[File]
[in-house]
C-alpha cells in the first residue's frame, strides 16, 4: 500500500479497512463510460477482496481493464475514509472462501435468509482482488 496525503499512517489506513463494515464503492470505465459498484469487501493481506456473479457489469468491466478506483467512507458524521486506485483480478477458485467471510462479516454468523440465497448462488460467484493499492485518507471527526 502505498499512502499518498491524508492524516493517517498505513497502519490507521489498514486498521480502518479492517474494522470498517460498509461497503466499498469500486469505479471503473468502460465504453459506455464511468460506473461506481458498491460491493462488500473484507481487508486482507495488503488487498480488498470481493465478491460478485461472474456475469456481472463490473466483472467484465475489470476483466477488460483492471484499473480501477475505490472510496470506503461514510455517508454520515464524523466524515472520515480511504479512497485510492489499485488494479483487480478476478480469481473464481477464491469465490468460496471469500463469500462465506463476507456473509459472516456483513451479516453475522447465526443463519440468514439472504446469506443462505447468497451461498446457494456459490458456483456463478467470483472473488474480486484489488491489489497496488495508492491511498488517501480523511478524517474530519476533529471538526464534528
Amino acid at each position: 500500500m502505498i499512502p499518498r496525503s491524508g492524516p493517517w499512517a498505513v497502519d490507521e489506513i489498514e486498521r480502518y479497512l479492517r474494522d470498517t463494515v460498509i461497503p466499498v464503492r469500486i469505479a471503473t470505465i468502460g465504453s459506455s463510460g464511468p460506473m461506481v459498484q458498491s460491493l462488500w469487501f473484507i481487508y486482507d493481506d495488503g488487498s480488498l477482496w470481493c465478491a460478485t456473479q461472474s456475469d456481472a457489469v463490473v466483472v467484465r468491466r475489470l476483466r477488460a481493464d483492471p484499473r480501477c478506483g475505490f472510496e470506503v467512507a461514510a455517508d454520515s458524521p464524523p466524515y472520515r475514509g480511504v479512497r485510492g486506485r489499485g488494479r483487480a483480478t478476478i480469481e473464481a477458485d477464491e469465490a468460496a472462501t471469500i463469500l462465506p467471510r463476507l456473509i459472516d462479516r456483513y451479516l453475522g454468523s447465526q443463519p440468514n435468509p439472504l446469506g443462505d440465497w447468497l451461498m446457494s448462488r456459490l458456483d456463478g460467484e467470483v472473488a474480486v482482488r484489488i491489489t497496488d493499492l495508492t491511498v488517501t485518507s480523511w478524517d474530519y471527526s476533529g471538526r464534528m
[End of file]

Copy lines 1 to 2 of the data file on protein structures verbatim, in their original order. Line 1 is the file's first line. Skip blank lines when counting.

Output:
[in-house]
C-alpha cells in the first residue's frame, strides 16, 4: 500500500479497512463510460477482496481493464475514509472462501435468509482482488 496525503499512517489506513463494515464503492470505465459498484469487501493481506456473479457489469468491466478506483467512507458524521486506485483480478477458485467471510462479516454468523440465497448462488460467484493499492485518507471527526 502505498499512502499518498491524508492524516493517517498505513497502519490507521489498514486498521480502518479492517474494522470498517460498509461497503466499498469500486469505479471503473468502460465504453459506455464511468460506473461506481458498491460491493462488500473484507481487508486482507495488503488487498480488498470481493465478491460478485461472474456475469456481472463490473466483472467484465475489470476483466477488460483492471484499473480501477475505490472510496470506503461514510455517508454520515464524523466524515472520515480511504479512497485510492489499485488494479483487480478476478480469481473464481477464491469465490468460496471469500463469500462465506463476507456473509459472516456483513451479516453475522447465526443463519440468514439472504446469506443462505447468497451461498446457494456459490458456483456463478467470483472473488474480486484489488491489489497496488495508492491511498488517501480523511478524517474530519476533529471538526464534528